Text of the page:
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Bill aims to increase pharmacy oversight in Mass.

Committee wants tighter regulations for specialty labs

Massachusetts pharmacists who specially mix injectable and other sterile medications would be required to take continuing education classes, and their pharmacies would have to provide patients with the number of a staffed hotline to report problems under legislation approved Tuesday by the Joint Committee on Public Health and aimed at preventing a repeat of the deadly fungal meningitis outbreak blamed on a Framingham speciality pharmacy.

The legislation also would require the state Department of Public Health to develop and maintain a website that allows the public to search state records of enforcement actions against problem pharmacies and to search records about adverse reactions reported by patients who have taken drugs from Massachusetts-licensed pharmacies.

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“This is about transparency, access, and enforcement,” said Representative Jeffrey Sánchez, a Jamaica Plain Democrat and House chairman of the committee.

“I feel excited that this is something that could really make a difference,” Sánchez said, “but at the same time, it comes at the unfortunate cost of loss of life and suffering.”

Sixty-one people died and more than 740 in 20 states were sickened last year by tainted steroids produced at New England Compounding Center in Framingham. The company, which has since closed, was one of about 40 specialty pharmacies in Massachusetts, known as compounders, that custom make drugs for individual patients who need doses or preparations that are not available off the shelf. Some compounders, including New England Compounding, specialize in mixing sterile products, which can include injections, intravenous solutions, and eye drops.

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Sánchez’s plan requires stronger oversight of compounding pharmacies by the state Pharmacy Board.

It mandates random, surprise inspections of the facilities and of the sterile drugs they produce.

After the meningitis outbreak, Governor Deval Patrick directed state regulators to conduct surprise inspections. Sánchez said he wants to ensure that oversight “survives after this current administration.”

Sánchez’s bill would also maintain a majority of pharmacists on the 11-member state board that regulates the industry, an requirement at odds with a plan introduced by the Patrick administration earlier this year. Patrick’s proposal tipped that balance, placing pharmacists in the minority, just four out of 11, because he felt that fewer pharmacists would mean stronger, more independent oversight.

The Patrick administration declined comment Tuesday on the board’s composition, but issued a statement saying it was reviewing Sánchez’s legislation and thanked lawmakers for “including many of the same principles as the governor’s bill.”

Two trade associations representing Massachusetts pharmacists issued a joint statement saying they were pleased with the bill, including the provision that retained pharmacists as a majority on the board.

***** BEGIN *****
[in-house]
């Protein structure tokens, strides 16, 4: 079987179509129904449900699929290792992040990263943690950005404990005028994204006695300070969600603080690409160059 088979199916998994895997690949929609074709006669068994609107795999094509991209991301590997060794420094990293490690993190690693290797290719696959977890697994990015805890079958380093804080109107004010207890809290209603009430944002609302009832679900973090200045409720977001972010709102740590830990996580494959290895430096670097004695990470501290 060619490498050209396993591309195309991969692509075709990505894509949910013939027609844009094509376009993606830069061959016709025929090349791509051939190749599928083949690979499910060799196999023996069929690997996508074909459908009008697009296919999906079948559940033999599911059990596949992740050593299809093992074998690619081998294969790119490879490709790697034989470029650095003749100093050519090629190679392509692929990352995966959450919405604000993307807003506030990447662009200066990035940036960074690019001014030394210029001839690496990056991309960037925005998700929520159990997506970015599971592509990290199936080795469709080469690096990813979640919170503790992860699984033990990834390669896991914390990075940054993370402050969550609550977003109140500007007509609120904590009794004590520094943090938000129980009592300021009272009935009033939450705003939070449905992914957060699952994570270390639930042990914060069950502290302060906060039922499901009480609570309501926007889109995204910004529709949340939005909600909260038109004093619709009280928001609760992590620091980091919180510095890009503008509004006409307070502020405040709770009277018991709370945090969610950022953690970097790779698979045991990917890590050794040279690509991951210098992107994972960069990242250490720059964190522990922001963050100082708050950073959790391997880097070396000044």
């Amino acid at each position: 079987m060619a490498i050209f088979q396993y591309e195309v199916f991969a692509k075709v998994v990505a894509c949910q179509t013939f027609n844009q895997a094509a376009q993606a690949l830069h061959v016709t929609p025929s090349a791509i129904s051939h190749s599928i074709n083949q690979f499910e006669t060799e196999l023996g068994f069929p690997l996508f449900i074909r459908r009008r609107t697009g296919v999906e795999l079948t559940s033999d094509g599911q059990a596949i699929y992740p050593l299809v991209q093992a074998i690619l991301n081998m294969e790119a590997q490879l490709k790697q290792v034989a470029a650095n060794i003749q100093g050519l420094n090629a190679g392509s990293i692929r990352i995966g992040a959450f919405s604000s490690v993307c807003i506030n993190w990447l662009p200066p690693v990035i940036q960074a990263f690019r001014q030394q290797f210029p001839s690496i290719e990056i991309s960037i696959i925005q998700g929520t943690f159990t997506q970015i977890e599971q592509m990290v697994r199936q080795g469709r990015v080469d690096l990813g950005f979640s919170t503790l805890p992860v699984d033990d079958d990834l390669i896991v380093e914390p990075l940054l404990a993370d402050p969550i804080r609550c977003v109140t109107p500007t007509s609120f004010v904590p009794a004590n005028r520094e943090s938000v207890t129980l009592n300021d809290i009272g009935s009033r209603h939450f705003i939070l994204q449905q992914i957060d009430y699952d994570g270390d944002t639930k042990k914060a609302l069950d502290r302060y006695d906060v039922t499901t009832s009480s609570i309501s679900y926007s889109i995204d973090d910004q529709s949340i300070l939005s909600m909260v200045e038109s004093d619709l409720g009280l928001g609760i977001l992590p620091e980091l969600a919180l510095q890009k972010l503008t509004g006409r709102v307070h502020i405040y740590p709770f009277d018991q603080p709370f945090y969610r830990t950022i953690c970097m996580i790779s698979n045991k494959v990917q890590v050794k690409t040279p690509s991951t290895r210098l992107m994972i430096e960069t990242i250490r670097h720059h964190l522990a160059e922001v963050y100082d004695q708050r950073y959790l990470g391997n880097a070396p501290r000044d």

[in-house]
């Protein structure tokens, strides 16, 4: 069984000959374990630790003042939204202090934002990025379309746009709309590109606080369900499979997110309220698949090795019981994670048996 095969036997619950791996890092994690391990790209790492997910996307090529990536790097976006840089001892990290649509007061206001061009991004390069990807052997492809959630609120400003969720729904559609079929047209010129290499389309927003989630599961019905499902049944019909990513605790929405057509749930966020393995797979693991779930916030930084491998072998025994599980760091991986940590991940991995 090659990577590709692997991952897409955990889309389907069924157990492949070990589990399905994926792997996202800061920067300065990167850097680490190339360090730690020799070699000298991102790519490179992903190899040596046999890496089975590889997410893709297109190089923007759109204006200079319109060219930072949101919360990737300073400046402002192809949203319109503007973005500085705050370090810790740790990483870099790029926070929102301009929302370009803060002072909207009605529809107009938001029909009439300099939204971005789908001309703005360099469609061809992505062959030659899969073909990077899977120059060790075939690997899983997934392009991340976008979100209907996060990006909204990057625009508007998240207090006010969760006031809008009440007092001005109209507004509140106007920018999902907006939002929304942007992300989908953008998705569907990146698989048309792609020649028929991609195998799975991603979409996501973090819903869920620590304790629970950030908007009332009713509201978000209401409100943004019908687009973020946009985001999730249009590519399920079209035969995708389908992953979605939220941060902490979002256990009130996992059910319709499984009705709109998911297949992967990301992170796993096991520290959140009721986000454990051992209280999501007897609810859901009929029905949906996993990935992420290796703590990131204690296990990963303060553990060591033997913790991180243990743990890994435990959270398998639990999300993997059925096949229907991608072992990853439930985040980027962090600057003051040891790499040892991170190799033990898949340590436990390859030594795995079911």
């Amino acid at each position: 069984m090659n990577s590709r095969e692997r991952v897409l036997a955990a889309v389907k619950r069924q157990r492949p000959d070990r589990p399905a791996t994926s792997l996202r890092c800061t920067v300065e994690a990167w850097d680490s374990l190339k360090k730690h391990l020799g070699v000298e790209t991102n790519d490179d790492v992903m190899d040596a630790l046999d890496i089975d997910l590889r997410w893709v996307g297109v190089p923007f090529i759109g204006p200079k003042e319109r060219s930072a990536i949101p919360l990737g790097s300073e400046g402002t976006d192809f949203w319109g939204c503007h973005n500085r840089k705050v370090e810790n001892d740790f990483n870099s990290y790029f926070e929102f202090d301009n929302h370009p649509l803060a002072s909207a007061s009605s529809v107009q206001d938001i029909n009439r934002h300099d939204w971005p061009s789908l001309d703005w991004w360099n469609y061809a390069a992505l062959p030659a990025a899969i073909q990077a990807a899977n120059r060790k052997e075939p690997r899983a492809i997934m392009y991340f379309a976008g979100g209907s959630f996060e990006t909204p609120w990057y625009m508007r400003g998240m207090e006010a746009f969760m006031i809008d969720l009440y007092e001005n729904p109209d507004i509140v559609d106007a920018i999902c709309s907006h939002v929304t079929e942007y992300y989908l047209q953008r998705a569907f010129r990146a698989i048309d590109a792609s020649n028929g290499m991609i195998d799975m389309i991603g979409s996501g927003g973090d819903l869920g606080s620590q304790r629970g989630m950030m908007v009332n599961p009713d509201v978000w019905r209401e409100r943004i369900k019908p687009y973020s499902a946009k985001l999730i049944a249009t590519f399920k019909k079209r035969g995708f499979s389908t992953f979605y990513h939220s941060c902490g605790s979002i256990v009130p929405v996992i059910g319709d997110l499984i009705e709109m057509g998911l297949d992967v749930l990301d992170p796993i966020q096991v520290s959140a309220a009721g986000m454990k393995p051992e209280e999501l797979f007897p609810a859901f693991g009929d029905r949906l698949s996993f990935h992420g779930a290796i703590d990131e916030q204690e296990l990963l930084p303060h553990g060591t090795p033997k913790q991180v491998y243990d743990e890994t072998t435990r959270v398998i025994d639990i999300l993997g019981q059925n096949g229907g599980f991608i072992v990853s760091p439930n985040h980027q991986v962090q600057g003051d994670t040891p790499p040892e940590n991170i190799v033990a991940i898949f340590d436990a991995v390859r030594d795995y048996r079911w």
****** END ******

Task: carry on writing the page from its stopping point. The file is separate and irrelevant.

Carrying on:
“The bill’s proposed changes to the Board of Registration in Pharmacy will ensure independence for the board, while not diminishing the critical professional input that only a pharmacist can offer,” they said.

Sánchez’s bill establishes an unpaid committee of industry experts to advise the pharmacy board, a provision applauded by Sarah Sellers, a former US Food and Drug Administration official who advocates more stringent regulation of compounding pharmacies.

Sellers said the panel can help educate board members, who may not be aware of the many public health risks posed by higher-volume compounding undertaken by many pharmacies.

But Sellers said having a majority of pharmacists as board members creates a conflict of interest.

“It would be analogous to having employees of [pharmaceutical manufacturer] Pfizer being part of FDA’s Office of Compliance, making decisions on when to take action against a pharmaceutical company,” she said.

The legislation also establishes fines for pharmacies and pharmacists found in violation of the new rules.

It proposes a penalty of not more than $25,000 against pharmacies for an infraction and a fine of not more than $1,000 per day against a pharmacy for each additional day a facility is found to be not complying with a corrective order issued by the state Pharmacy Board.

Pharmacists could face fines of up to $1,000 for not complying with the proposed rules requiring 20 hours of continuing education during each 2-year license renewal cycle, with at least five of those hours devoted to sterile compounding.

Sánchez’s committee conducted public hearings last fall about the state’s pharmacy industry and then further scrutinized the issue for eight months, he said, meeting with federal and state regulators and pharmacists to craft the proposed legislation.

Sánchez said he learned from the hearings that communication between and among state and federal regulators overseeing the pharmacy industry was a “big problem,” so the proposed legislation aims to add transparency by requiring state specialty pharmacies to report adverse drug events to the FDA’s MedWatch Program, now required only of big drug manufacturers.

“We don’t know of any other state doing this,” Sánchez said.

Money to enforce provisions of the committee’s proposed legislation will come from penalties assessed on pharmacies that break the rules and from licensing fees.

The bill now moves on to review by the Joint Committee on Ways and Means.

Kay Lazar can be reached at klazar@globe.com. Follow her on Twitter @GlobeKayLazar.
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